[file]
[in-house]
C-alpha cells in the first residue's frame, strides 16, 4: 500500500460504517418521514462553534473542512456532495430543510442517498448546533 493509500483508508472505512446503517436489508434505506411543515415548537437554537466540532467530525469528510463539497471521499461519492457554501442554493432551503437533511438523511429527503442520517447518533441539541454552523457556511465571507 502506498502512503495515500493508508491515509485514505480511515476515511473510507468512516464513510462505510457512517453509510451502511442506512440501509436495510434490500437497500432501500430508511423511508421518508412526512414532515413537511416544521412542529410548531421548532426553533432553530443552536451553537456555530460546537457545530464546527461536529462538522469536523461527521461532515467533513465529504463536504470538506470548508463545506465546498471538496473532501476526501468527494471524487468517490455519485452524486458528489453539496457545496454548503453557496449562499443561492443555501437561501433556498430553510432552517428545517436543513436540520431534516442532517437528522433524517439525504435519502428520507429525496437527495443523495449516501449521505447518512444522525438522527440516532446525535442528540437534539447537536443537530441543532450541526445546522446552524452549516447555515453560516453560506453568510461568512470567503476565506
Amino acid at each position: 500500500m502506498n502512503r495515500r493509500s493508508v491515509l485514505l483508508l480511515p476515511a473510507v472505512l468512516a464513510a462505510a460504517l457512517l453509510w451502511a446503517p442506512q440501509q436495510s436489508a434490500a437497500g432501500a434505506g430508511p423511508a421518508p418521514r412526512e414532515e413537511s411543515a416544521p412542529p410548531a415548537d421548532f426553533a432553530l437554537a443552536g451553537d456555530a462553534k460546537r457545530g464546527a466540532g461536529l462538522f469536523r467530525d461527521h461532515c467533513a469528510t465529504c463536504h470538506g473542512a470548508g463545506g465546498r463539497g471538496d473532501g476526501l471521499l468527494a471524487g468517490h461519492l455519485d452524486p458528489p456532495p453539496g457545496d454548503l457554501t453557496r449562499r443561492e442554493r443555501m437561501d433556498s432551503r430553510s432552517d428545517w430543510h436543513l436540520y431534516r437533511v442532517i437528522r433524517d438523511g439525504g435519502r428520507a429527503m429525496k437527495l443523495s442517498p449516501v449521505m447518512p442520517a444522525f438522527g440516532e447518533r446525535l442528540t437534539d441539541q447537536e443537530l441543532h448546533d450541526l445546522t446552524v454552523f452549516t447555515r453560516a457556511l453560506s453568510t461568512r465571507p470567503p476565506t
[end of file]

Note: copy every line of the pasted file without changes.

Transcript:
[in-house]
C-alpha cells in the first residue's frame, strides 16, 4: 500500500460504517418521514462553534473542512456532495430543510442517498448546533 493509500483508508472505512446503517436489508434505506411543515415548537437554537466540532467530525469528510463539497471521499461519492457554501442554493432551503437533511438523511429527503442520517447518533441539541454552523457556511465571507 502506498502512503495515500493508508491515509485514505480511515476515511473510507468512516464513510462505510457512517453509510451502511442506512440501509436495510434490500437497500432501500430508511423511508421518508412526512414532515413537511416544521412542529410548531421548532426553533432553530443552536451553537456555530460546537457545530464546527461536529462538522469536523461527521461532515467533513465529504463536504470538506470548508463545506465546498471538496473532501476526501468527494471524487468517490455519485452524486458528489453539496457545496454548503453557496449562499443561492443555501437561501433556498430553510432552517428545517436543513436540520431534516442532517437528522433524517439525504435519502428520507429525496437527495443523495449516501449521505447518512444522525438522527440516532446525535442528540437534539447537536443537530441543532450541526445546522446552524452549516447555515453560516453560506453568510461568512470567503476565506
Amino acid at each position: 500500500m502506498n502512503r495515500r493509500s493508508v491515509l485514505l483508508l480511515p476515511a473510507v472505512l468512516a464513510a462505510a460504517l457512517l453509510w451502511a446503517p442506512q440501509q436495510s436489508a434490500a437497500g432501500a434505506g430508511p423511508a421518508p418521514r412526512e414532515e413537511s411543515a416544521p412542529p410548531a415548537d421548532f426553533a432553530l437554537a443552536g451553537d456555530a462553534k460546537r457545530g464546527a466540532g461536529l462538522f469536523r467530525d461527521h461532515c467533513a469528510t465529504c463536504h470538506g473542512a470548508g463545506g465546498r463539497g471538496d473532501g476526501l471521499l468527494a471524487g468517490h461519492l455519485d452524486p458528489p456532495p453539496g457545496d454548503l457554501t453557496r449562499r443561492e442554493r443555501m437561501d433556498s432551503r430553510s432552517d428545517w430543510h436543513l436540520y431534516r437533511v442532517i437528522r433524517d438523511g439525504g435519502r428520507a429527503m429525496k437527495l443523495s442517498p449516501v449521505m447518512p442520517a444522525f438522527g440516532e447518533r446525535l442528540t437534539d441539541q447537536e443537530l441543532h448546533d450541526l445546522t446552524v454552523f452549516t447555515r453560516a457556511l453560506s453568510t461568512r465571507p470567503p476565506t